City may close off sidewalk in front of Paul Martin building
Downtown businesses also concerned about the situation
Continued problems with the crumbling Paul Martin building may lead the city to close a section, or sections, of the sidewalk to the public.
Helga Reidel, Windsor's chief administrative officer, said she became concerned after the entrances on Ouellette Avenue and Pitt Street were locked by a federal safety officer on Tuesday.
The reason stated on those doorways was "danger of falling stone."
"This has reached a point where not only are they putting scaffolding on the public right of way but now creating even greater safety concerns and potentially forcing us to close off the right of way — the sidewalk," said Reidel, referring to the sidewalk on the Ouellette side of the building. She didn't rule out closing off the Pitt St side, as well.
Scaffolding has been in place along that sidewalk for almost five years. It's there to prevent parts of the crumbling facade from falling on people as they walk by.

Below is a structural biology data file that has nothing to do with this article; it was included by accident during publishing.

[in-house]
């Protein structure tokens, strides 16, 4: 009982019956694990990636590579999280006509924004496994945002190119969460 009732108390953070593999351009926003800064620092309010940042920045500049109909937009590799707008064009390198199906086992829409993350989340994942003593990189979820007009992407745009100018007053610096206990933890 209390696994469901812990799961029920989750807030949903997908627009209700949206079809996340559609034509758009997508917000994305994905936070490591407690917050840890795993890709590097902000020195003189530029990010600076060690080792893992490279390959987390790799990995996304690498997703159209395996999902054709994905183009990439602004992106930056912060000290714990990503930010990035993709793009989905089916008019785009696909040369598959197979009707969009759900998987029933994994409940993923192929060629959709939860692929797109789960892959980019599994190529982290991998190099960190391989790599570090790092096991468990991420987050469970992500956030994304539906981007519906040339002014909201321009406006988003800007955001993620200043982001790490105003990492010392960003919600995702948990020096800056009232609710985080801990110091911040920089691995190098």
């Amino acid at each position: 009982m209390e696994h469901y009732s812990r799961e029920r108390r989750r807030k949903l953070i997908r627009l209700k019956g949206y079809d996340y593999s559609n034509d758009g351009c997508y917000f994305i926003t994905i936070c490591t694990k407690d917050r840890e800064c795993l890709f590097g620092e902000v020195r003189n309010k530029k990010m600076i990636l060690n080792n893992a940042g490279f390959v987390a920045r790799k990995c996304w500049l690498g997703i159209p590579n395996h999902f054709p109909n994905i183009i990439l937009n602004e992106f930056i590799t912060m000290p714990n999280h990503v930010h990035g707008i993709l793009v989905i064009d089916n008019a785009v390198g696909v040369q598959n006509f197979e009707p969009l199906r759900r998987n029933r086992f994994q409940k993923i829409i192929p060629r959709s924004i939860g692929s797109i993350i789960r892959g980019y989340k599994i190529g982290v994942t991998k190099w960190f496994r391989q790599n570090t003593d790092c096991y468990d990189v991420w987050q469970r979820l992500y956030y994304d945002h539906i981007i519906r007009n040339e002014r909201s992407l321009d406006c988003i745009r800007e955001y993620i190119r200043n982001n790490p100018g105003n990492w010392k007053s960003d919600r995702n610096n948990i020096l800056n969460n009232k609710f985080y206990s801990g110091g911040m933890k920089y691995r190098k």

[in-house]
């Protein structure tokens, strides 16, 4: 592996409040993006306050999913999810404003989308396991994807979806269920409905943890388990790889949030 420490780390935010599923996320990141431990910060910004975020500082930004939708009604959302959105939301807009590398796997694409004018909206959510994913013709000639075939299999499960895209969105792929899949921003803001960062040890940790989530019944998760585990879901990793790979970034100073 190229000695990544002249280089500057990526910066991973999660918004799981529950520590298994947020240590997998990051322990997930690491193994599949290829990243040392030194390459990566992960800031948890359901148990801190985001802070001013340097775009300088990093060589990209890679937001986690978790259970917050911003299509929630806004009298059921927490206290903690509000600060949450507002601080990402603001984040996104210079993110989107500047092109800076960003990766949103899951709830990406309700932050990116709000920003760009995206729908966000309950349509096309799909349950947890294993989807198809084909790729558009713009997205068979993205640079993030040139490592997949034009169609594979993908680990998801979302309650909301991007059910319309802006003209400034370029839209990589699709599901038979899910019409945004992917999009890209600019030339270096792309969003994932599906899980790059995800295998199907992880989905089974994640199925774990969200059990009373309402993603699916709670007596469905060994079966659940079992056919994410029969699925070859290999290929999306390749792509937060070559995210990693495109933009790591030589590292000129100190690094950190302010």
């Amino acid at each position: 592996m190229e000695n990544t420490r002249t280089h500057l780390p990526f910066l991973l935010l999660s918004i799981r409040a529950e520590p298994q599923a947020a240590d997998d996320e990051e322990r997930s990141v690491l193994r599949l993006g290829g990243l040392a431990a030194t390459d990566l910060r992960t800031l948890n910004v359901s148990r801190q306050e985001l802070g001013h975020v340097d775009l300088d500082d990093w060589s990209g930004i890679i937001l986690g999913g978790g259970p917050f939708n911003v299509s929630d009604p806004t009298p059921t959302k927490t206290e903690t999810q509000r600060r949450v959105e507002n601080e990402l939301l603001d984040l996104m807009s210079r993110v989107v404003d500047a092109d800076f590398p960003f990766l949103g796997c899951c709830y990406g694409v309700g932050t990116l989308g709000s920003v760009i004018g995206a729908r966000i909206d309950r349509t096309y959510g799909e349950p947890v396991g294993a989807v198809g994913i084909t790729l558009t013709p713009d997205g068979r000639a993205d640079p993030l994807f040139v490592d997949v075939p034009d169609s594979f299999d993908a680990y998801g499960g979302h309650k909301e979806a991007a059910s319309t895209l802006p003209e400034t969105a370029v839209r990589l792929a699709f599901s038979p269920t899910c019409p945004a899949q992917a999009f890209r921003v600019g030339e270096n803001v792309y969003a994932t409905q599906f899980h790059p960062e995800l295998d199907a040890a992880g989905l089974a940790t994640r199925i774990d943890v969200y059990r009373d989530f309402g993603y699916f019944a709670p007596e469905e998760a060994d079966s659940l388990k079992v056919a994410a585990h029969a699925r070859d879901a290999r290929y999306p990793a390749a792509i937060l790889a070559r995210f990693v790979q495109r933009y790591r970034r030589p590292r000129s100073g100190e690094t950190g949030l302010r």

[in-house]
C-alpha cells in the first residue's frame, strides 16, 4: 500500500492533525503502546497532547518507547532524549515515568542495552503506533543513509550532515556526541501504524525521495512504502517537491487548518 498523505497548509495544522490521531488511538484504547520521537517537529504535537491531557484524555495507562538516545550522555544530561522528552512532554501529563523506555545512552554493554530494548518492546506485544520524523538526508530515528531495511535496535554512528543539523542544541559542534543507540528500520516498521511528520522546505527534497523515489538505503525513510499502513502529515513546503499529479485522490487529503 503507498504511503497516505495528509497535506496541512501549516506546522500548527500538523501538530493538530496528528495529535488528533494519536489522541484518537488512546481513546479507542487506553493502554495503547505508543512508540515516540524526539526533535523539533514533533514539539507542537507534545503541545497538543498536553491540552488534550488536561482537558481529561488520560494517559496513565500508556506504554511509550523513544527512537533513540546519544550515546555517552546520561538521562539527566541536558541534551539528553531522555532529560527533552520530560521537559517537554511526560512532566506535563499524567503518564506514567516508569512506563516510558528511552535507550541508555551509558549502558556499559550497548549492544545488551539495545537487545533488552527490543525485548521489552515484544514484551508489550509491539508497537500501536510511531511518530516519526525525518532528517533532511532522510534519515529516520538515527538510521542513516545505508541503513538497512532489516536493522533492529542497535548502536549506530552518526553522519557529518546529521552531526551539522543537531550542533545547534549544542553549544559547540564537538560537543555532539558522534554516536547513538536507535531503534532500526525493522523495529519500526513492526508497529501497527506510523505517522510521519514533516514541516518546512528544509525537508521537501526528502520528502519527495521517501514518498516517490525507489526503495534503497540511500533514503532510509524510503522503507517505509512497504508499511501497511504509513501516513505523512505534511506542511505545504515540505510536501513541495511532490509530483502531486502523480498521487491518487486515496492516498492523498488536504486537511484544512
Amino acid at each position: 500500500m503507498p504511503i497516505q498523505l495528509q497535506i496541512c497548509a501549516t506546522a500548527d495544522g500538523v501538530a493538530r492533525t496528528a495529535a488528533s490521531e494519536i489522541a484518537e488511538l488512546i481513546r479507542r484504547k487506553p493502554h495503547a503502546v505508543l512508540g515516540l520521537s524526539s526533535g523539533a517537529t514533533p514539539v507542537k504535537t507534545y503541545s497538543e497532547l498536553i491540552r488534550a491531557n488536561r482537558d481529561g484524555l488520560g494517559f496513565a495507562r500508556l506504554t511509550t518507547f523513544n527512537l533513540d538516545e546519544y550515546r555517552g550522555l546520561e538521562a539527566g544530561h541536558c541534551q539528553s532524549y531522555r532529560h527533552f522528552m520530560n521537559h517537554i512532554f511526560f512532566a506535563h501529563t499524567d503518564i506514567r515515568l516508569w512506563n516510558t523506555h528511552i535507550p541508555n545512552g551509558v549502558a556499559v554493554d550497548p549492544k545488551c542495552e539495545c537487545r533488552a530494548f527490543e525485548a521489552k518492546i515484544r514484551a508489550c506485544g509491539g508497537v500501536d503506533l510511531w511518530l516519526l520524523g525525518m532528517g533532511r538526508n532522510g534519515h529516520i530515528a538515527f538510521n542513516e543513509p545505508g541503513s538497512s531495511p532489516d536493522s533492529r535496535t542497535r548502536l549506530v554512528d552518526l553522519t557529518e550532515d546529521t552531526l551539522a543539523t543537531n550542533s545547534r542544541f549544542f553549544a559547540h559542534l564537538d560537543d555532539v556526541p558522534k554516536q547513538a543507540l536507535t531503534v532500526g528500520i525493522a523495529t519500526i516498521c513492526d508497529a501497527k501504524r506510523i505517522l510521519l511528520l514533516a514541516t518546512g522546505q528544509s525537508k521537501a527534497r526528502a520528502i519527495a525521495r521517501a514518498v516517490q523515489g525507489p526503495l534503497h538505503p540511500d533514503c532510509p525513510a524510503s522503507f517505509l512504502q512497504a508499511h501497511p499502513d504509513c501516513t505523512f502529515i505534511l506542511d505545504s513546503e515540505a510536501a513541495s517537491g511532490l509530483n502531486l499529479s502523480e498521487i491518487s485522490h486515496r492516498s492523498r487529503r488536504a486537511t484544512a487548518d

Businesses in the downtown area are also calling for action.
Larry Horwitz, the chairman of the Downtown Windsor Business Improvement Association, said some of his members are calling on the city to ramp up pressure on the federal government.
"They would like senior bureaucrats, the mayor, council ... in a bus to Ottawa right now, pleading with the federal government: Please come and save our building. Please come and save our downtown," Horwitz said.
Kendal McKinney's law office is across the street from the Paul Martin building. He said he's not scared for his safety while walking nearby. But he does want something to be done.
"You know I'm just outraged this building is being allowed to fall apart through just sheer neglect and malign, malign neglect at that," said McKinney.
He does believe the situation is politically motivated.
"If this building was named the John G. Diefenbaker building and not the Paul Martin building, it would look like the Taj Mahal right now," he said, bringing up the name of a former Tory Prime Minister.
Reidel expects a decision sooner than later.
"The decision on whether or not we have to close those sidewalks and put barriers around those sidewalks to prevent access is being looked at today and into tomorrow. And we'll react to that as soon as we have information from our federal counterparts about why they closed those entrances," she said on Wednesday.